Another day, another crisis
So, there was a backlash to all the adrenaline yesterday, of course. Got out of bed this morning wearing full body armour . . . invisible full body armour, but it weighed like two broadswords and a Shire horse. Daisy dropped round after I was more or less upright and dressed, giving me an excuse not to go hurtling for another half an hour while we exchanged dog news: Mike is reconstructing her garden in a new* dazzlingly stark and austere style to look like the surface of Mars. Very striking. Daisy is expecting the Innovative Garden Design Award in the post any day now. She looked out the kitchen window at my plant-pot garrison and said, awed, that’s a lot of work.
Hmm. Well . . . yes. I’m just not very good at doing things the easy way.** I even remember looking at this tiny garden after I’d fallen inappropriately in love with the cottage–originally my office-cottage was supposed to be farther out of town–and thinking, never mind, I’ll just have to get heavily into alpines: ie teeny weeny things requiring endless amounts of fuss. Instead I’m doing original research in pot garrisonry. I’m sure if I ever found myself in a flat with no garden and no balcony*** I’d manage to create labour-intensive window boxes. As well as hanging a grow light in the sitting room and turning it into a jungle.†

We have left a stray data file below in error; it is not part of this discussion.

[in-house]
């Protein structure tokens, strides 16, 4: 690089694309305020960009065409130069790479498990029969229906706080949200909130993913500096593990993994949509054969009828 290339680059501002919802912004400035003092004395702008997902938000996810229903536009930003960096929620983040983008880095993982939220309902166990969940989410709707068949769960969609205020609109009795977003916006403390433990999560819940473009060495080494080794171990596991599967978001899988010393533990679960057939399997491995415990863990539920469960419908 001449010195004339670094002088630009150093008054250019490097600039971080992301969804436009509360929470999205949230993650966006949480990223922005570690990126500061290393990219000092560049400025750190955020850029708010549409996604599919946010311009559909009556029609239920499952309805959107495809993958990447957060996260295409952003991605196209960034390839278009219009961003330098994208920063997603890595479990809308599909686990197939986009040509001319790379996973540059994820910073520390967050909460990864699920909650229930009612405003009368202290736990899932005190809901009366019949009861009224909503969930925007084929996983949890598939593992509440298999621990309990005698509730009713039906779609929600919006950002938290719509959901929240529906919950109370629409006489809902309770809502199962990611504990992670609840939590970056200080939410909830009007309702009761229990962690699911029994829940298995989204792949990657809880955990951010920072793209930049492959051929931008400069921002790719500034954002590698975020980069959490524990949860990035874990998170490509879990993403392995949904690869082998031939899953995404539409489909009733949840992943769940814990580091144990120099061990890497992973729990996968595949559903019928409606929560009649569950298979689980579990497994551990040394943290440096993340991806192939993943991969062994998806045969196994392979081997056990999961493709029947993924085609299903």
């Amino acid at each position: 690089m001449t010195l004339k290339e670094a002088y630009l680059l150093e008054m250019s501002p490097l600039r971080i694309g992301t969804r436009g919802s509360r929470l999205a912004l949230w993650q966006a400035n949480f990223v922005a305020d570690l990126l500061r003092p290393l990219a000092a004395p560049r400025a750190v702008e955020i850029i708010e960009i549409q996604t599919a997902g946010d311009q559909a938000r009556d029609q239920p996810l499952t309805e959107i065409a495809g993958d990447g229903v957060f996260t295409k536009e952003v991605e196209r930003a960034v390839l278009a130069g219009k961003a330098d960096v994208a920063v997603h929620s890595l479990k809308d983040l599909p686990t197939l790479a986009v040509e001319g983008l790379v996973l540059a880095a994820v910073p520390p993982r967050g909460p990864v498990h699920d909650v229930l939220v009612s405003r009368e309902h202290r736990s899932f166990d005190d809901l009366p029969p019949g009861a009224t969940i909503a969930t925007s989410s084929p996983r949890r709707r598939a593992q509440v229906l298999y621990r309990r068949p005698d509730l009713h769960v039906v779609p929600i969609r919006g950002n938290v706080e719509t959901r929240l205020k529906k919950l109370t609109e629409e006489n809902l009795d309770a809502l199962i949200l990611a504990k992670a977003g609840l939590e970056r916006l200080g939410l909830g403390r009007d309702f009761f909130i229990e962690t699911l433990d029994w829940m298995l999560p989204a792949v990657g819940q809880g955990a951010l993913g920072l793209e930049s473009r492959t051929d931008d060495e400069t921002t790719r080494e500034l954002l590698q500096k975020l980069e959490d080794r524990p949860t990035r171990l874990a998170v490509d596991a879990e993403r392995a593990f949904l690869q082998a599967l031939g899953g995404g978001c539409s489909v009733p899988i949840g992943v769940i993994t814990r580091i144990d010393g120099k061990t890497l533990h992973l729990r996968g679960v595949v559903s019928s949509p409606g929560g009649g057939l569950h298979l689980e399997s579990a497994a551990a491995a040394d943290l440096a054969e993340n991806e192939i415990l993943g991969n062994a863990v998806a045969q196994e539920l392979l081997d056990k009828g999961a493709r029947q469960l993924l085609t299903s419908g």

Don’t your dogs jump over that little fence? said Daisy.
No, I said.
Why not? said the latest recipient of the Innovative Garden Design Award.
Um . . . because I used to nail their little paws to the floor when they were puppies? Daisy’s problem is that she has a family. She actually leaves Mike to amuse himself now and then. I spent a lot of time during the hellhounds’ first six or eight months of tenure peeling them off the stakes-and-netting fence that Atlas put in first. By the time I’d given up my fantasy of simply training them not to trash the garden and asked him to put in the little picket fence, I figured I could however afford to make it sturdy but symbolic, which is to say I can step over it carrying a (large) pot with a plant in it†† although hellhounds can jump twice that high. Easily. Especially after, for example, fleeing pheasants.†††
And so, speaking of jumping. . . .